Salsa with Fire-Roasted Chiles and Tomatoes
The family's having a little family Mother's Day Eve poker game tonight, and my wife and I volunteered to bring the appetizers. She's making some enchilada dip that's really, really killer, so I decided to make a bowl of salsa to go along with it.
This is an easy, easy recipe that anyone out there can make. There are absolutely no advanced techniques required, and the margin of error is so huge that you almost have to try to fuck this up.
- Five tomatoes- These aren't as ripe as I'd like, but they taste pretty much ok, so we'll go with it.
- One big pasilla chile- These are big, thick, and good for stuffing. You can make chile rellenos with these. They are not at all spicy but have a really nice mild flavor.
- Two jalapeno chiles- Medium-spicy, but phenomenal tasting.
- Two serrano chiles- About 5 times hotter than a jalapeno.
- A lime- Actually we just need the juice.
- Cilantro- I love cilantro. Some people think it's a little strong, but I use it like most people use lettuce on their tacos.
- Garlic- Last time I made this, I used too much and ended up totally overwhelming the salsa with garlic flavor. I think I'll just go with one clove this time.
- Red bell pepper- Not spicy at all, very sweet and delicious.
- Scallions- I don't dig on raw onions, so we're going to roast these up a little and put them in.
- That's all for the ingredients. Not too bad, eh?
Okay, now the fun part: The roasting. Roasting brings out all kinds of good sweetness in the peppers, and gets rid of the "grassiness" that raw jalapenos and pasillas have. We're roasting the tomatoes for the same reason-- to get some flavor developed, and to get some good charred smokey bits in our salsa.
Put the peppers on an open flame. You could also do this on a barbeque, grill, electric stove-- anything that gets smokin hot. I chose to go with direct flame, but other methods are just fine.
Now they're cooking up a little. The skin will blister, pop, and blacken. This one's coming along nicely.
Okay, we're almost done now. Notice that the jalapeno is nice and charred.
Now, chuck it all into a bowl and cover it with a towel to let it cool down, and to cook them a little more. The steam will keep them moist so that skin slides right off once they're cool enough to handle.
It's the tomatoes' turn now.
Looking good. The skin will blacken and shrink, which means it's going to pull of the meat. Careful, they're pretty squishy right now.
And into the bowl. Cover it again.
And last, the green onions. These don't take but a few seconds.
Don't just stand there while those are cooling, you lazy bastard. Chop something. This is the red bell.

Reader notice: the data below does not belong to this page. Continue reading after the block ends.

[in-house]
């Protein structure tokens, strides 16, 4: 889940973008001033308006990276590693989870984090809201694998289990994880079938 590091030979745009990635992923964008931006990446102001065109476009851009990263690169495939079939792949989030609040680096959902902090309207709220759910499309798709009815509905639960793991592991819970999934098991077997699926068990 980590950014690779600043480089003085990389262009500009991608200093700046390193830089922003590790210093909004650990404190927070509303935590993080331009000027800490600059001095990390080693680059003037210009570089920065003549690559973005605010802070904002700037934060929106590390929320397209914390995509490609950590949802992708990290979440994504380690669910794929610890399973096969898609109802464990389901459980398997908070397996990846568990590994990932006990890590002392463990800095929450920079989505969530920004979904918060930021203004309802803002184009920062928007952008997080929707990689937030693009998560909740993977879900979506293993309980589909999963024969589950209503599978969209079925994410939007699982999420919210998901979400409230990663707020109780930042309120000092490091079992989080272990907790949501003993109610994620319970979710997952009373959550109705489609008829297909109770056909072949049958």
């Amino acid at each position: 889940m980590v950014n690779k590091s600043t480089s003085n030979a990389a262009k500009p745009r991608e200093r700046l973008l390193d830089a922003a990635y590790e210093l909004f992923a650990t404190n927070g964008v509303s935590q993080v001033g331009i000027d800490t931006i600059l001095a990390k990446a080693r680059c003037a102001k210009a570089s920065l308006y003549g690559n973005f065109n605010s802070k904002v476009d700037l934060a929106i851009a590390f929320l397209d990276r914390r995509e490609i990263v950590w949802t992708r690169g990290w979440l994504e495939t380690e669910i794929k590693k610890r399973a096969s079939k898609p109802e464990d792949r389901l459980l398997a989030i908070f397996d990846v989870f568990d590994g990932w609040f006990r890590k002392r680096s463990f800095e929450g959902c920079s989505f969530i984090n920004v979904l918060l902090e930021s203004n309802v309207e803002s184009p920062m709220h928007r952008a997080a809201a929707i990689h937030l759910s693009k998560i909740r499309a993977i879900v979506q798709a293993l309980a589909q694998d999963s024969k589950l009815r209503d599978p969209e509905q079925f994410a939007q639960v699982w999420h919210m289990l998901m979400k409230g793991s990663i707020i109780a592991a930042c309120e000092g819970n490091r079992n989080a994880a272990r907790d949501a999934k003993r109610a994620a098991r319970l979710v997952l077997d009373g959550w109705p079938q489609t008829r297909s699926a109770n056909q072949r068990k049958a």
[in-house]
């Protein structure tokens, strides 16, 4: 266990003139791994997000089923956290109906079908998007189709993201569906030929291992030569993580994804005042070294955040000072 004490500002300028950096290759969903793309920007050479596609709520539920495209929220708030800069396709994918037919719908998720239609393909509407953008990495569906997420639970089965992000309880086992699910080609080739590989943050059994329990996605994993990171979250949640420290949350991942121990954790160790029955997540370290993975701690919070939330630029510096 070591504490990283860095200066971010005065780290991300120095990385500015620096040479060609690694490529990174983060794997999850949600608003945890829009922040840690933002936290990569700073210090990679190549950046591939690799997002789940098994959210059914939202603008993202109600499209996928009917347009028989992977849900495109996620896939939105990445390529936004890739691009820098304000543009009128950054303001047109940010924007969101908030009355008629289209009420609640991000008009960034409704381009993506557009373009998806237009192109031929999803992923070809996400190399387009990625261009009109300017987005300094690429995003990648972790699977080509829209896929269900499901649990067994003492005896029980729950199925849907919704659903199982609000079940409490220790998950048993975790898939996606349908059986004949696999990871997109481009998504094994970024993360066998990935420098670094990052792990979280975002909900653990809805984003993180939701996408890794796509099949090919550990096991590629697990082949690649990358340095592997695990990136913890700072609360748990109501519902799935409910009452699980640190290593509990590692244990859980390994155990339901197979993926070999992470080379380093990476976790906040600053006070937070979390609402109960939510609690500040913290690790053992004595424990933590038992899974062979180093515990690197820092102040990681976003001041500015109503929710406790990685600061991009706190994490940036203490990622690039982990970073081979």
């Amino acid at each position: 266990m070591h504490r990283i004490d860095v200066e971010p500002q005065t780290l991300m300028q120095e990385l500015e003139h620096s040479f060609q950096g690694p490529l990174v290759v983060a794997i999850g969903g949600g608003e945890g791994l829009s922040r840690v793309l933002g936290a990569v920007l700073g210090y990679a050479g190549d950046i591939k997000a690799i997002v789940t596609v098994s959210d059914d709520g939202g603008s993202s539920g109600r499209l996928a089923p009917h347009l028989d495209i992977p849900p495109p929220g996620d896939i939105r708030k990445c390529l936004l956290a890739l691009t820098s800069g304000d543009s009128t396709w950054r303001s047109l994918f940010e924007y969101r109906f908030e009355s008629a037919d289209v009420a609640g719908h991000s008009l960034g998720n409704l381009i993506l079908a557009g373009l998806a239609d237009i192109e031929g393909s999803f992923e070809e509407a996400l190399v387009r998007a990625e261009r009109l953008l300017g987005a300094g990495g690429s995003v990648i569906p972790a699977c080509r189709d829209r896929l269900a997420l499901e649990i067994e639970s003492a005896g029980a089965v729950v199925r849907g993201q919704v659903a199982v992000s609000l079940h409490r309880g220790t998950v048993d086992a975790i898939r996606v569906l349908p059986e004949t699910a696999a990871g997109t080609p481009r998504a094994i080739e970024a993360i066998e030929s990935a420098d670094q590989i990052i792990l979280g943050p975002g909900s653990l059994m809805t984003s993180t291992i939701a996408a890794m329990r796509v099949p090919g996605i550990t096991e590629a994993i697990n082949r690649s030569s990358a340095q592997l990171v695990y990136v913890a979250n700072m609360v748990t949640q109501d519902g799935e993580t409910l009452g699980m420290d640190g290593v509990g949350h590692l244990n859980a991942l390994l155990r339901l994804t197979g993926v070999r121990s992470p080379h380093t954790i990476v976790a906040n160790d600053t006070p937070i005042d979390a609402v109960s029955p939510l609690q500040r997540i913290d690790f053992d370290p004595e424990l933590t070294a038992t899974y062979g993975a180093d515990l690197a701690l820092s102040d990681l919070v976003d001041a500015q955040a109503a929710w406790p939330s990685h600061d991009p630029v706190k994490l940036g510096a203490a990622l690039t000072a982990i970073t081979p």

Once the chiles are cool enough to handle, take them over to the sink and hold them under the faucet (cold water). Rub them a little bit and the skin should slip right off. Don't try too hard, you want some of the charred bits to stay on there, that's the good shit. It'll look something like this when you're done:
Slice it open, take out the seeds and the white membrane, and dice it up. Repeat with the jalapeno, chuck it into your bowl. The heat in chiles is in the seeds and membrane. I seeded and veined the jalapenos, since we're going to get plenty of heat from the serranos. I seeded the and veined the pasilla because those bits don't taste very good. The jalapeno is the lighter green on top.
Dice your tomatoes up, but scoop all the goo out of them. We don't want watery salsa, we want chunky goodness. For comparison, that's a roasted tomato on the right, unroasted on the left. I have five, but only roasted two because I don't want everything to taste like char, I still want some nice freshness in there.
Next is the serranos. These little fuckers are hot. In fact, I'm still going to seed one of them because a couple of my little brotheres are pussies. Dice 'em up and throw 'em in. DO NOT TOUCH YOUR EYES, NUTS, OR ANYTHING ELSE UNTIL YOU WASH YOUR HANDS WELL.
Keep chopping. Amounts are entirely up to you. Now that everything's all diced up and in the bowl, you should have something that looks like this. Those are the serranos up top, the cilantro on the left, garlic and scallions in the middle:
Now for seasoning. The lime was really juicy, so I only used half of it. I may add more later. From top to bottom, we have here coriander, chile powder, salt, paprika, cumin, and some black pepper on the right there. I also added some dried oregano, but that's not in the picture. Also, drizzle a healthy amount of good extra virgin olive oil in there. It'll keep everything from drying out, and give it a really nice texture.
Fucking finally I can eat-- um, that is, "sample."
Whatever you think it tastes like, don't re-season yet! Give everything a few hours in the fridge to chill out and get to know each other. Then taste, then reseason if necessary. I have a hunch I'll be adding the other half of the lime juice, some more olive oil, and a bunch more salt, but I'm not going to do it for at least another hour. It looks a little dry right now, but I'm guessing that some more moisture will get squeezed out of the tomatoes and I don't want to overcompensate this early in the game.
Once you get into the habit of making your own salsa, you'll be amazed by how disgustingly salty commercial versions are, and how un-fresh they taste.
Cook your own food, it's the only way to fly!